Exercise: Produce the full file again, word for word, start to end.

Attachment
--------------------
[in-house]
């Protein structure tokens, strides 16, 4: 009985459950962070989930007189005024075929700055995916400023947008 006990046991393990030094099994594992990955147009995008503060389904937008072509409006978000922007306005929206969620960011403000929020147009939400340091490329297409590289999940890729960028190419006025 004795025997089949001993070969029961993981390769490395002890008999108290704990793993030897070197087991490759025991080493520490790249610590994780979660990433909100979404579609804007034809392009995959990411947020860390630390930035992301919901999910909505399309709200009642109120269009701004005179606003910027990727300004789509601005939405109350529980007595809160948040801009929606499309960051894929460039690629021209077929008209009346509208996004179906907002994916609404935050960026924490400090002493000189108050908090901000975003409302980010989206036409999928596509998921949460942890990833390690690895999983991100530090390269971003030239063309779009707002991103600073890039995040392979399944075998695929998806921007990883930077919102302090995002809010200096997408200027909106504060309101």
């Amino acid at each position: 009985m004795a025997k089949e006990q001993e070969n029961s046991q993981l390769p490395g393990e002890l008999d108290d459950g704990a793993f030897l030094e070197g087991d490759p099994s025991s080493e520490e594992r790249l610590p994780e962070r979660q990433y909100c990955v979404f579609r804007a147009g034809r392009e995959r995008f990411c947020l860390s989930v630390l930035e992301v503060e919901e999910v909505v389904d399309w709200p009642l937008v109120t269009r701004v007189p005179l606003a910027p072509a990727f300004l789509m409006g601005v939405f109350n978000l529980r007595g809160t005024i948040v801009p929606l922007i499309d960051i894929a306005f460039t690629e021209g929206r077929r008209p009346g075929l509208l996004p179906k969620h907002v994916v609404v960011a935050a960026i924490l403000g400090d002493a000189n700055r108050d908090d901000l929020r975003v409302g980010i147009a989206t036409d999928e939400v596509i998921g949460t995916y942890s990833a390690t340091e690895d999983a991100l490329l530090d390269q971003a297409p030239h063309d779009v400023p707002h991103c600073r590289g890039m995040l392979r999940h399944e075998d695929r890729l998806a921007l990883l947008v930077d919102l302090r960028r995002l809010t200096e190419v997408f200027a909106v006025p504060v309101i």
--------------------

[in-house]
């Protein structure tokens, strides 16, 4: 009985459950962070989930007189005024075929700055995916400023947008 006990046991393990030094099994594992990955147009995008503060389904937008072509409006978000922007306005929206969620960011403000929020147009939400340091490329297409590289999940890729960028190419006025 004795025997089949001993070969029961993981390769490395002890008999108290704990793993030897070197087991490759025991080493520490790249610590994780979660990433909100979404579609804007034809392009995959990411947020860390630390930035992301919901999910909505399309709200009642109120269009701004005179606003910027990727300004789509601005939405109350529980007595809160948040801009929606499309960051894929460039690629021209077929008209009346509208996004179906907002994916609404935050960026924490400090002493000189108050908090901000975003409302980010989206036409999928596509998921949460942890990833390690690895999983991100530090390269971003030239063309779009707002991103600073890039995040392979399944075998695929998806921007990883930077919102302090995002809010200096997408200027909106504060309101």
């Amino acid at each position: 009985m004795a025997k089949e006990q001993e070969n029961s046991q993981l390769p490395g393990e002890l008999d108290d459950g704990a793993f030897l030094e070197g087991d490759p099994s025991s080493e520490e594992r790249l610590p994780e962070r979660q990433y909100c990955v979404f579609r804007a147009g034809r392009e995959r995008f990411c947020l860390s989930v630390l930035e992301v503060e919901e999910v909505v389904d399309w709200p009642l937008v109120t269009r701004v007189p005179l606003a910027p072509a990727f300004l789509m409006g601005v939405f109350n978000l529980r007595g809160t005024i948040v801009p929606l922007i499309d960051i894929a306005f460039t690629e021209g929206r077929r008209p009346g075929l509208l996004p179906k969620h907002v994916v609404v960011a935050a960026i924490l403000g400090d002493a000189n700055r108050d908090d901000l929020r975003v409302g980010i147009a989206t036409d999928e939400v596509i998921g949460t995916y942890s990833a390690t340091e690895d999983a991100l490329l530090d390269q971003a297409p030239h063309d779009v400023p707002h991103c600073r590289g890039m995040l392979r999940h399944e075998d695929r890729l998806a921007l990883l947008v930077d919102l302090r960028r995002l809010t200096e190419v997408f200027a909106v006025p504060v309101i």